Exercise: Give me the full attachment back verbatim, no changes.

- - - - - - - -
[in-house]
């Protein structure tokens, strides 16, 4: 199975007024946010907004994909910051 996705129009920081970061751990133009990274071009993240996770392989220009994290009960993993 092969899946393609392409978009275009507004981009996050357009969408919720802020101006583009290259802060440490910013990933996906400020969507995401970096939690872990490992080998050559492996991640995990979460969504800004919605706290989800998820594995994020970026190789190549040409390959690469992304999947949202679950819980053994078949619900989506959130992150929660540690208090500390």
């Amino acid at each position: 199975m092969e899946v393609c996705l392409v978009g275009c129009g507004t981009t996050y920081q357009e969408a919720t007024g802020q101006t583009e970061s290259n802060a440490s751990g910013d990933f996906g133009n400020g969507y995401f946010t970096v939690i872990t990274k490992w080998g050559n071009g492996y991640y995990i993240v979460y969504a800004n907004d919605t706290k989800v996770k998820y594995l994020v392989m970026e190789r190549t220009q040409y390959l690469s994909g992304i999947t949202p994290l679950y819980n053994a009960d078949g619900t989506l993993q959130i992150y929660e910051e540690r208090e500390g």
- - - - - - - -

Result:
[in-house]
């Protein structure tokens, strides 16, 4: 199975007024946010907004994909910051 996705129009920081970061751990133009990274071009993240996770392989220009994290009960993993 092969899946393609392409978009275009507004981009996050357009969408919720802020101006583009290259802060440490910013990933996906400020969507995401970096939690872990490992080998050559492996991640995990979460969504800004919605706290989800998820594995994020970026190789190549040409390959690469992304999947949202679950819980053994078949619900989506959130992150929660540690208090500390």
């Amino acid at each position: 199975m092969e899946v393609c996705l392409v978009g275009c129009g507004t981009t996050y920081q357009e969408a919720t007024g802020q101006t583009e970061s290259n802060a440490s751990g910013d990933f996906g133009n400020g969507y995401f946010t970096v939690i872990t990274k490992w080998g050559n071009g492996y991640y995990i993240v979460y969504a800004n907004d919605t706290k989800v996770k998820y594995l994020v392989m970026e190789r190549t220009q040409y390959l690469s994909g992304i999947t949202p994290l679950y819980n053994a009960d078949g619900t989506l993993q959130i992150y929660e910051e540690r208090e500390g």